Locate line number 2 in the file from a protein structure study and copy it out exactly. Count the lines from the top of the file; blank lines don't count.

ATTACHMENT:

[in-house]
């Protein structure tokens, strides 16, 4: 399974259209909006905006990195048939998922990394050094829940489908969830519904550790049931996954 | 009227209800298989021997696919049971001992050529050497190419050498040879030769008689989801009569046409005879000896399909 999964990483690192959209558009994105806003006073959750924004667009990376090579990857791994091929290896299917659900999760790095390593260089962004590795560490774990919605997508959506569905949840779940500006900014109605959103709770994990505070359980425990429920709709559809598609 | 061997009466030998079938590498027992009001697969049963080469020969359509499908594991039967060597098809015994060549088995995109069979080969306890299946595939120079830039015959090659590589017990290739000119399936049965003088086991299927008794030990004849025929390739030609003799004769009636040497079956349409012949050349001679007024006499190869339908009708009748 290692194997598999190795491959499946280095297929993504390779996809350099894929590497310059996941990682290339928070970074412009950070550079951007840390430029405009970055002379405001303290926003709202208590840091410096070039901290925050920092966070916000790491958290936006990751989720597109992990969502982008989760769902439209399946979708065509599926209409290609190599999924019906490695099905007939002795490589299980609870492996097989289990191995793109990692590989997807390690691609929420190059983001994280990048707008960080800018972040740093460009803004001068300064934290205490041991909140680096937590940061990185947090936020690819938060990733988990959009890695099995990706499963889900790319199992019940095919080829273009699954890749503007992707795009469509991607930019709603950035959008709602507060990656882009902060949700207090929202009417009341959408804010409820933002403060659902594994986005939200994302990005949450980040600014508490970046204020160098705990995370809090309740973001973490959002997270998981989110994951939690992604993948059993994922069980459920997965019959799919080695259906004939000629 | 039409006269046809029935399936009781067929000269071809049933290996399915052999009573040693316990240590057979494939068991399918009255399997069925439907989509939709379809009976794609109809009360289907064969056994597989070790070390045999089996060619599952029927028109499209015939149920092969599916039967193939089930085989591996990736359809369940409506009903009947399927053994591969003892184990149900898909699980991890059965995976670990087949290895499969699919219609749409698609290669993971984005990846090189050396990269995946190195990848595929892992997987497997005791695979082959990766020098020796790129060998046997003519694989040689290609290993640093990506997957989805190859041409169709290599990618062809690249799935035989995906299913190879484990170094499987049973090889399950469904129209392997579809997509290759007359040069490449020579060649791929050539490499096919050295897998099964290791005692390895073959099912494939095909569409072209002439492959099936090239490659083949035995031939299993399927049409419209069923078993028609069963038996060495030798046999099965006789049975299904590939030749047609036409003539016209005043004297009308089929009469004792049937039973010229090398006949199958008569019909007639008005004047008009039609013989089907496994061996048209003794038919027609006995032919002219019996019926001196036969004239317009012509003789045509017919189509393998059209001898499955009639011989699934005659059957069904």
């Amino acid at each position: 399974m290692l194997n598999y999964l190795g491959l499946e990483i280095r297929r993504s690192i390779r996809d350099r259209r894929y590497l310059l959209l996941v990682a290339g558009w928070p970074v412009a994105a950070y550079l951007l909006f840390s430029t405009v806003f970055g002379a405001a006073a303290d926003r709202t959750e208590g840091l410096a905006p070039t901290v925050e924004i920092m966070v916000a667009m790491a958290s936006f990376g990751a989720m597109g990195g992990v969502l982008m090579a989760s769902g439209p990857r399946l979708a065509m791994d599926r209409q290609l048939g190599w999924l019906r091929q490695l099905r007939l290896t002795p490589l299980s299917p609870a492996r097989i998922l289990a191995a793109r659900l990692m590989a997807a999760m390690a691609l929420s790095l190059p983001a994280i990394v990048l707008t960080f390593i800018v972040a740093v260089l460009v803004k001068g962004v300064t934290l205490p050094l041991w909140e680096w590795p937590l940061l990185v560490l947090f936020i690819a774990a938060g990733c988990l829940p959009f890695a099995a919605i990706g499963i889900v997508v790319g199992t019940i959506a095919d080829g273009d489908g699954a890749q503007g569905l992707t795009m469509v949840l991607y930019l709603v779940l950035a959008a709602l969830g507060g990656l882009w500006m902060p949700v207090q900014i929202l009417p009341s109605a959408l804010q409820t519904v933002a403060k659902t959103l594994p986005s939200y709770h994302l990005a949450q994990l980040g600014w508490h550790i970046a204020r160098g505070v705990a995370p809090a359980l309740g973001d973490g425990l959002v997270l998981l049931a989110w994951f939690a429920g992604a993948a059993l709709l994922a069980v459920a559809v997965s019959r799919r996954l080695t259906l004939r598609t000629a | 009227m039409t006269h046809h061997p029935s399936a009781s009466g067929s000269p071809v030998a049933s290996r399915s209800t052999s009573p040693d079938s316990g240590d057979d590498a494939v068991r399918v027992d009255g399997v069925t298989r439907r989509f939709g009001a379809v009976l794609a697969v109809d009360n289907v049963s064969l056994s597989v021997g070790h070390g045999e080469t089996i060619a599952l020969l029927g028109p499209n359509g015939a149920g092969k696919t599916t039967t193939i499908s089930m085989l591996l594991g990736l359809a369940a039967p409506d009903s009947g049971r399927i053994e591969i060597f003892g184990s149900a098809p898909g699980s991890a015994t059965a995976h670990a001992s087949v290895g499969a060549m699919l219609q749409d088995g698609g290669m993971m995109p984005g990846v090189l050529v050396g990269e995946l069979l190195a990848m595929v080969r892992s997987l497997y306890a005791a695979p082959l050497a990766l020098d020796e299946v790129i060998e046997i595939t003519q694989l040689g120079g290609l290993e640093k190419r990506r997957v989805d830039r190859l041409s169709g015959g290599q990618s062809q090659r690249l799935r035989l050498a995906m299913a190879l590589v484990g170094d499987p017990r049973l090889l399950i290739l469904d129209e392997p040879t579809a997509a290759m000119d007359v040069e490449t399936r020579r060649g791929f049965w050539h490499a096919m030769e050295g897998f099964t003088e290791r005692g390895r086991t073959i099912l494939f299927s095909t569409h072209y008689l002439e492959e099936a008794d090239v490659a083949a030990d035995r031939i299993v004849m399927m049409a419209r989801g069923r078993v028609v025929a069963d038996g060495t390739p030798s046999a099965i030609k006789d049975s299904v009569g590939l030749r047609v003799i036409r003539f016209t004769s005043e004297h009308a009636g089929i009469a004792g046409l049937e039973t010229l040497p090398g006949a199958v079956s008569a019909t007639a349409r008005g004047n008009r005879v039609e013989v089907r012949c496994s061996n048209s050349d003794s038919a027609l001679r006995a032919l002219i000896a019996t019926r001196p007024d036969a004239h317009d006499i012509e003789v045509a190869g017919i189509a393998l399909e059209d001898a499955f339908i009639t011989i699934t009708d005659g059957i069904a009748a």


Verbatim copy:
């Protein structure tokens, strides 16, 4: 399974259209909006905006990195048939998922990394050094829940489908969830519904550790049931996954 | 009227209800298989021997696919049971001992050529050497190419050498040879030769008689989801009569046409005879000896399909 999964990483690192959209558009994105806003006073959750924004667009990376090579990857791994091929290896299917659900999760790095390593260089962004590795560490774990919605997508959506569905949840779940500006900014109605959103709770994990505070359980425990429920709709559809598609 | 061997009466030998079938590498027992009001697969049963080469020969359509499908594991039967060597098809015994060549088995995109069979080969306890299946595939120079830039015959090659590589017990290739000119399936049965003088086991299927008794030990004849025929390739030609003799004769009636040497079956349409012949050349001679007024006499190869339908009708009748 290692194997598999190795491959499946280095297929993504390779996809350099894929590497310059996941990682290339928070970074412009950070550079951007840390430029405009970055002379405001303290926003709202208590840091410096070039901290925050920092966070916000790491958290936006990751989720597109992990969502982008989760769902439209399946979708065509599926209409290609190599999924019906490695099905007939002795490589299980609870492996097989289990191995793109990692590989997807390690691609929420190059983001994280990048707008960080800018972040740093460009803004001068300064934290205490041991909140680096937590940061990185947090936020690819938060990733988990959009890695099995990706499963889900790319199992019940095919080829273009699954890749503007992707795009469509991607930019709603950035959008709602507060990656882009902060949700207090929202009417009341959408804010409820933002403060659902594994986005939200994302990005949450980040600014508490970046204020160098705990995370809090309740973001973490959002997270998981989110994951939690992604993948059993994922069980459920997965019959799919080695259906004939000629 | 039409006269046809029935399936009781067929000269071809049933290996399915052999009573040693316990240590057979494939068991399918009255399997069925439907989509939709379809009976794609109809009360289907064969056994597989070790070390045999089996060619599952029927028109499209015939149920092969599916039967193939089930085989591996990736359809369940409506009903009947399927053994591969003892184990149900898909699980991890059965995976670990087949290895499969699919219609749409698609290669993971984005990846090189050396990269995946190195990848595929892992997987497997005791695979082959990766020098020796790129060998046997003519694989040689290609290993640093990506997957989805190859041409169709290599990618062809690249799935035989995906299913190879484990170094499987049973090889399950469904129209392997579809997509290759007359040069490449020579060649791929050539490499096919050295897998099964290791005692390895073959099912494939095909569409072209002439492959099936090239490659083949035995031939299993399927049409419209069923078993028609069963038996060495030798046999099965006789049975299904590939030749047609036409003539016209005043004297009308089929009469004792049937039973010229090398006949199958008569019909007639008005004047008009039609013989089907496994061996048209003794038919027609006995032919002219019996019926001196036969004239317009012509003789045509017919189509393998059209001898499955009639011989699934005659059957069904």